4 3 Source Address Dependent (SAD) Routing Source Address Dependent (SAD) routing essentially means that routers maintain as many routing tables as source address prefixes involved, and packets are routed according to the routing table corresponding to the source address prefix that best matches the source address contained in the packet header. SAD routing can be used to provide ingress filtering compatibility for routing packets flowing from the multihomed site to the Internet. In this case, the source address of the exiting packets has been determined by the host that initiated the communication (the host in the multihomed site, or the external host through the selection of the destination address of the initial packet) and then the routing system will forward the packet to the appropriate exit router in order to guarantee ingress filtering compatibility. The source address selection determines the ISP to be used for routing packets, since, because of address filtering, the source address determines the forward path from the multihomed site to the rest of the Internet, and it also determines the ISP to be used in the reverse path, since the source address used in the initial packets will become the destination address of the reply packets. Since source address selection implies ISP selection, the adoption of SAD routing will also affect the mechanisms to be used in multihomed sites to define TE. In particular, it will shift TE capabilities from the routing system to the hosts themselves. We will next evaluate the adoption of SAD routing in two typical multihomed configurations: sites running BGP but without redistributing the BGP information into an IGP, and sites running an IGP to select the exit path. There is an additional possible configuration using static routes in the multihomed site. However, this last configuration is fairly simple and several commercial routers already support it, so we won t provide a full description of it. Nevertheless, it should be noted that when SAD routing is used, it is possible to obtain fault tolerance and TE capabilities without requiring dynamic routing, since those features are now supported by the hosts themselves and not by the routing system. In order to enable SAD routing within a site, SAD routing support is not required in all the routers within the site, but it has to be adopted in a connected SAD routing domain that contains all the exit routers [6], as presented in the figure below. ISPB ISPC ISPA ISPD SAD Non- SAD Figure 2: SAD routing domain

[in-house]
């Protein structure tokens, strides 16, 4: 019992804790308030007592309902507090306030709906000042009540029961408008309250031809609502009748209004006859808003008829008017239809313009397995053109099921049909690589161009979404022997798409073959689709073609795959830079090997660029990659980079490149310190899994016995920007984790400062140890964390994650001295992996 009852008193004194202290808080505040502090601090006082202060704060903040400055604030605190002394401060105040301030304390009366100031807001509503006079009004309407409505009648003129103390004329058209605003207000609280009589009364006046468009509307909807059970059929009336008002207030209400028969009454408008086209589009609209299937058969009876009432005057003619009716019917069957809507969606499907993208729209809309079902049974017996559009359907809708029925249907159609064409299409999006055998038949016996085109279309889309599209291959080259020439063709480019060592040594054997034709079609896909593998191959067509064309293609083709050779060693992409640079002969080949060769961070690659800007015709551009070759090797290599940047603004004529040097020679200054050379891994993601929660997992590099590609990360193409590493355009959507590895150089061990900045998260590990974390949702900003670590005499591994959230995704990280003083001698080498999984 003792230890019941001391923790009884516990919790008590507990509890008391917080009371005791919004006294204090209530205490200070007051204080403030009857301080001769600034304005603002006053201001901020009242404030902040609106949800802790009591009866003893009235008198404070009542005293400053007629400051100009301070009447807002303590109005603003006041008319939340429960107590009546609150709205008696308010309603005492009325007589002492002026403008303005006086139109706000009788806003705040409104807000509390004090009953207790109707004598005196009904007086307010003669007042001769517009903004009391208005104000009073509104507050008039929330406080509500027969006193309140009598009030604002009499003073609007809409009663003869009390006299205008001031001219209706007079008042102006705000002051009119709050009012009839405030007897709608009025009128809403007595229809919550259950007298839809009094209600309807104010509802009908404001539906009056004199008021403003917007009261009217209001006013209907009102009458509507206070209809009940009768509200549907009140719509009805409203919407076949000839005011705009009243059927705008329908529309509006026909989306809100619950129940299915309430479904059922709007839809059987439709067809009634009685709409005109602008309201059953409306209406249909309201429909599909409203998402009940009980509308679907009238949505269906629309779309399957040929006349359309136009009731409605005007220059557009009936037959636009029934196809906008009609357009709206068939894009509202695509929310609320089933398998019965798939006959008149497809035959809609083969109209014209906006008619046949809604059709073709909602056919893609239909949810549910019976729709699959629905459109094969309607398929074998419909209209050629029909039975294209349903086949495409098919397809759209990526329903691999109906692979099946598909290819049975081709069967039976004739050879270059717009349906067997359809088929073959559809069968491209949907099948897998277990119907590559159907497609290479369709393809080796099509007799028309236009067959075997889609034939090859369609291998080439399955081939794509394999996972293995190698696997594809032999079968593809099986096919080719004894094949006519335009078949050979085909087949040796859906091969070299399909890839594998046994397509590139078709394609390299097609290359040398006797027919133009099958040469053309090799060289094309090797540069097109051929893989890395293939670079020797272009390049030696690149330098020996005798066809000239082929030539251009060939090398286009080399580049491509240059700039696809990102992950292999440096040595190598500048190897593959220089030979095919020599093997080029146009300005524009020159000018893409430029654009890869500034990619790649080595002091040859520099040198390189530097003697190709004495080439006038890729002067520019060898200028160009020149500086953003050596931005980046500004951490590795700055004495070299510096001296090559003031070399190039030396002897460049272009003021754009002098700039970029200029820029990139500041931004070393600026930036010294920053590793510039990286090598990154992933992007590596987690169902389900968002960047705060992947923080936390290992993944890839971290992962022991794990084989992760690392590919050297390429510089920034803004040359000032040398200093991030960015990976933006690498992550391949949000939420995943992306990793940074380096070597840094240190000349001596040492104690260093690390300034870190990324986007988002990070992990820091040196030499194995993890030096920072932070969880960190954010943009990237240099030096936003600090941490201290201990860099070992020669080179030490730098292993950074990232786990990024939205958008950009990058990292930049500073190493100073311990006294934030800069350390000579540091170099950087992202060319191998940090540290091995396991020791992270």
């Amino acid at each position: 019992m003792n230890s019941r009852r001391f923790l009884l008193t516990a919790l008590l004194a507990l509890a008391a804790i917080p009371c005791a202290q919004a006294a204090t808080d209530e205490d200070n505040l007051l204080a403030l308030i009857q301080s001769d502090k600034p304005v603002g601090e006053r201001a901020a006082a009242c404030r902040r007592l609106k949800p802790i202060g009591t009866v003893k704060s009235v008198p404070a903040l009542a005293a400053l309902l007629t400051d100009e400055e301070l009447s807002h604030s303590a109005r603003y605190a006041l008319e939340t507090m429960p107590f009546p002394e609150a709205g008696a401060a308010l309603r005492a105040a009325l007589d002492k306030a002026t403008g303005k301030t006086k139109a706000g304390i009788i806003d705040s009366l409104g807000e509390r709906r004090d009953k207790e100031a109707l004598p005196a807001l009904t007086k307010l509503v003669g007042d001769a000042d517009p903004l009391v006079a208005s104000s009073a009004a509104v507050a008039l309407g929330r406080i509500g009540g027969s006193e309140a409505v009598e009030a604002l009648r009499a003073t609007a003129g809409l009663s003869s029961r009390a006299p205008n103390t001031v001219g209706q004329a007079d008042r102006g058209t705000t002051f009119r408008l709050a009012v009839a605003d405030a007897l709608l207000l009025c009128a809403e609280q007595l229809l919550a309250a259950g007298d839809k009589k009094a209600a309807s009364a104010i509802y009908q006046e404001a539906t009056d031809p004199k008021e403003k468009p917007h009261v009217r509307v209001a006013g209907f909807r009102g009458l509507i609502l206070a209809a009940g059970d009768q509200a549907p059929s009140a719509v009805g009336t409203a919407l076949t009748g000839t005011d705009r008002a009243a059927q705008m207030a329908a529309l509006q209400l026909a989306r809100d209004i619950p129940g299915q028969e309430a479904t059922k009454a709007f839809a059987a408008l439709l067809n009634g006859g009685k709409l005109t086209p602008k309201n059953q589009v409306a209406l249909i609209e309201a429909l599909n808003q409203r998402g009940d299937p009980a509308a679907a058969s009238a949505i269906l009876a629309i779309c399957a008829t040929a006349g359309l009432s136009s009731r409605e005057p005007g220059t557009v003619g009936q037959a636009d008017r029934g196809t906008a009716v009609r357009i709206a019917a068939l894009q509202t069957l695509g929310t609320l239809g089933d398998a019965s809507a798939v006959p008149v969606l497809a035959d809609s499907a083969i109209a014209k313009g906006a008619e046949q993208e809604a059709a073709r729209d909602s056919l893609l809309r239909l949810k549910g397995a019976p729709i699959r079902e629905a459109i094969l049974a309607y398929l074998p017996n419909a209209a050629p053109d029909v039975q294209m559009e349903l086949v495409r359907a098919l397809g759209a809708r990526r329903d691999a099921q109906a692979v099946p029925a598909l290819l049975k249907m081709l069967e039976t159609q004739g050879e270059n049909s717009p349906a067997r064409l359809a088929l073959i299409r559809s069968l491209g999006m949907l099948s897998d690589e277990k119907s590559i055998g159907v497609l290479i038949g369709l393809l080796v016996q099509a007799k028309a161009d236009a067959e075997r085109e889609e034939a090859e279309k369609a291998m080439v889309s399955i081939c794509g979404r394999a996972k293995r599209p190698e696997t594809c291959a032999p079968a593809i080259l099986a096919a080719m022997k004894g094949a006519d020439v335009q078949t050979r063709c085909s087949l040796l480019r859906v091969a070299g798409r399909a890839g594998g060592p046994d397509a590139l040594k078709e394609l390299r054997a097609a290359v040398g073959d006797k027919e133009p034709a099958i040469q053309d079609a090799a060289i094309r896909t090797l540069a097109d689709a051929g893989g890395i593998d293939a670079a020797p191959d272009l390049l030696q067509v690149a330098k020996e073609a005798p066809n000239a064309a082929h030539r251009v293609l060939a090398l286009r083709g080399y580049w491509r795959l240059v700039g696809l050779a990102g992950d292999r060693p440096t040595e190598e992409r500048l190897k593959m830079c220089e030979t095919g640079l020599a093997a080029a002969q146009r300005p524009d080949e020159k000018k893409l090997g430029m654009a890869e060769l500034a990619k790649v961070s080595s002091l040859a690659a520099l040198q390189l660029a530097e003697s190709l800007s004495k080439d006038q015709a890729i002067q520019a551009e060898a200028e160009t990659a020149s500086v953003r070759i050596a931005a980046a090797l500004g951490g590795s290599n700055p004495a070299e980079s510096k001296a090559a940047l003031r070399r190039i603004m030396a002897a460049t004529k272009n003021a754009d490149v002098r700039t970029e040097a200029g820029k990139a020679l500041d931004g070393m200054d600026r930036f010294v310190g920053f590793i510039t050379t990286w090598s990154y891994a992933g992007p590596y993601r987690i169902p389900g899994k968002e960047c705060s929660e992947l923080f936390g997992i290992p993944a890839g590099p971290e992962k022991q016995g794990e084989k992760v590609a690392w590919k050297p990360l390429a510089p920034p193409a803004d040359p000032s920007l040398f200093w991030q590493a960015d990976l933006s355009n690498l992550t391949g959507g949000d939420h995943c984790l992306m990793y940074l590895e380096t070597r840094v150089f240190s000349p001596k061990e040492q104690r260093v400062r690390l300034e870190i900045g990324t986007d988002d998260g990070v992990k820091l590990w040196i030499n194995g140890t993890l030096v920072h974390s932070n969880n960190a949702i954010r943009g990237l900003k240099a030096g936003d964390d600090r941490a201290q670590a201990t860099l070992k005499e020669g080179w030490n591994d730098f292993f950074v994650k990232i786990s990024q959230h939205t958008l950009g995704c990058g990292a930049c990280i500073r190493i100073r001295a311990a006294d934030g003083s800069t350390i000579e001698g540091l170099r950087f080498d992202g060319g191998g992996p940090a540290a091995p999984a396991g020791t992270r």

5 Note that it is not necessary for the generic routing domain to be connected, i.e. it can be formed by a set of disconnected domains, all connected to the SAD routing domain. 3.1 Sites running BGP but without redistribution of BGP information into IGP. Current IPv4 multihomed sites usually run BGP with their providers. Through BGP, they obtain reachability information from each of their ISPs. However, because of operational issues, some sites do not redistribute the information obtained through BGP into the IGP [3]. So, in order to be able to properly select the intra site path towards an external destination, they include all the routers that are required to properly select the exit path in the IBGP mesh, including not only site exit routers, but also other internal routers that have access to multiple exit routers. This means that the IBGP cloud is wrapping the non-bgp aware routing domain, as presented in figure 3. ISPB ISPC ISPA IBGP Full mesh ISPD No BGP Figure 3: IBGP full mesh It should be noted that only the IBGP mesh must be connected, and that the non- BGP aware region may be formed by multiple disconnected domains, only linked by the IBGP domain. It is clear that only the routers included in the IBGP mesh need to implement SAD routing in order to properly select the site exit path. So, since all these routers are running BGP, we can use BGP capabilities to provide SAD routing support. In order to implement SAD routing, each exit router that is running EBGP has to attach a color tag to the routes received from the ISP, so that it is possible to identify the routes learned through each different ISP. Additionally, once the routing information is colored, it is necessary to map each of the colors to a source address prefix. Once that the information of both a given color and its correspondent prefix is available, it is possible to construct SAD routing tables, containing routing information per source prefix. SAD routing can be implemented in this scenario using the BGP Communities [7] attribute to color the routing information. So, we assume a multihoming scenario where a multihomed site has n ISPs, each one of them has assigned Pref_i to the multihomed site, with i=1,...,n. In order to adopt SAD routing it is required that: